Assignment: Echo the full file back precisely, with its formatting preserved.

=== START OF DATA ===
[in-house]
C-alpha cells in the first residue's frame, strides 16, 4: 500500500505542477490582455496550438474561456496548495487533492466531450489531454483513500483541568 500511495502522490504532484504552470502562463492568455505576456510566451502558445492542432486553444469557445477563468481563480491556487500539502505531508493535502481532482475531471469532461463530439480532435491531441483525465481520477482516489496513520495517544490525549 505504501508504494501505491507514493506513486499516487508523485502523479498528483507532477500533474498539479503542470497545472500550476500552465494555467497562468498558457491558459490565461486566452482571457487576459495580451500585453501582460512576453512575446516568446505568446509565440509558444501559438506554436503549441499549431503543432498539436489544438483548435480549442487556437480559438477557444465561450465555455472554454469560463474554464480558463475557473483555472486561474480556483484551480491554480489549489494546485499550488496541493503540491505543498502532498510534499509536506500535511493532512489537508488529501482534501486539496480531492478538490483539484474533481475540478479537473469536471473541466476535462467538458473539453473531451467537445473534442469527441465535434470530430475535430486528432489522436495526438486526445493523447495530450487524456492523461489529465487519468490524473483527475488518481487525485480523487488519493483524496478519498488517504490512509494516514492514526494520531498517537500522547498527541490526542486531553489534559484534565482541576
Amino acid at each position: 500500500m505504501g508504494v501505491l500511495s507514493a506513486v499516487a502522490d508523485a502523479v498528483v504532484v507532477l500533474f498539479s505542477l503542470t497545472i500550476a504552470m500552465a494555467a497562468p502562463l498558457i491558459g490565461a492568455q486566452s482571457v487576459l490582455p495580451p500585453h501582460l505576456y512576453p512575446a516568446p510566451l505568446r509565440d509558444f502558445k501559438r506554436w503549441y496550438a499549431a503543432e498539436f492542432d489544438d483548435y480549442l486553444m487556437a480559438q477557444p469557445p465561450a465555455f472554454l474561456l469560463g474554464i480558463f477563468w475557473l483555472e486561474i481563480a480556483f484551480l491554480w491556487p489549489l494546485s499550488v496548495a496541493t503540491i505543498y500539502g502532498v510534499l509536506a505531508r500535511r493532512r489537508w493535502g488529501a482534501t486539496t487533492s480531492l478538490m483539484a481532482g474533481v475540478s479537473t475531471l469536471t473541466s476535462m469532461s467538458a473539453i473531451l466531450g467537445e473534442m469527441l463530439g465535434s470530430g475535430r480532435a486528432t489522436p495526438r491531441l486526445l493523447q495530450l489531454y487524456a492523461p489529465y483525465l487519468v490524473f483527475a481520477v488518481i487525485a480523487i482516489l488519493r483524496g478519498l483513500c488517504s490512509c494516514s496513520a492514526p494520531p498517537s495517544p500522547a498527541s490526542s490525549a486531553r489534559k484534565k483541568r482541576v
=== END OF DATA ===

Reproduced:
[in-house]
C-alpha cells in the first residue's frame, strides 16, 4: 500500500505542477490582455496550438474561456496548495487533492466531450489531454483513500483541568 500511495502522490504532484504552470502562463492568455505576456510566451502558445492542432486553444469557445477563468481563480491556487500539502505531508493535502481532482475531471469532461463530439480532435491531441483525465481520477482516489496513520495517544490525549 505504501508504494501505491507514493506513486499516487508523485502523479498528483507532477500533474498539479503542470497545472500550476500552465494555467497562468498558457491558459490565461486566452482571457487576459495580451500585453501582460512576453512575446516568446505568446509565440509558444501559438506554436503549441499549431503543432498539436489544438483548435480549442487556437480559438477557444465561450465555455472554454469560463474554464480558463475557473483555472486561474480556483484551480491554480489549489494546485499550488496541493503540491505543498502532498510534499509536506500535511493532512489537508488529501482534501486539496480531492478538490483539484474533481475540478479537473469536471473541466476535462467538458473539453473531451467537445473534442469527441465535434470530430475535430486528432489522436495526438486526445493523447495530450487524456492523461489529465487519468490524473483527475488518481487525485480523487488519493483524496478519498488517504490512509494516514492514526494520531498517537500522547498527541490526542486531553489534559484534565482541576
Amino acid at each position: 500500500m505504501g508504494v501505491l500511495s507514493a506513486v499516487a502522490d508523485a502523479v498528483v504532484v507532477l500533474f498539479s505542477l503542470t497545472i500550476a504552470m500552465a494555467a497562468p502562463l498558457i491558459g490565461a492568455q486566452s482571457v487576459l490582455p495580451p500585453h501582460l505576456y512576453p512575446a516568446p510566451l505568446r509565440d509558444f502558445k501559438r506554436w503549441y496550438a499549431a503543432e498539436f492542432d489544438d483548435y480549442l486553444m487556437a480559438q477557444p469557445p465561450a465555455f472554454l474561456l469560463g474554464i480558463f477563468w475557473l483555472e486561474i481563480a480556483f484551480l491554480w491556487p489549489l494546485s499550488v496548495a496541493t503540491i505543498y500539502g502532498v510534499l509536506a505531508r500535511r493532512r489537508w493535502g488529501a482534501t486539496t487533492s480531492l478538490m483539484a481532482g474533481v475540478s479537473t475531471l469536471t473541466s476535462m469532461s467538458a473539453i473531451l466531450g467537445e473534442m469527441l463530439g465535434s470530430g475535430r480532435a486528432t489522436p495526438r491531441l486526445l493523447q495530450l489531454y487524456a492523461p489529465y483525465l487519468v490524473f483527475a481520477v488518481i487525485a480523487i482516489l488519493r483524496g478519498l483513500c488517504s490512509c494516514s496513520a492514526p494520531p498517537s495517544p500522547a498527541s490526542s490525549a486531553r489534559k484534565k483541568r482541576v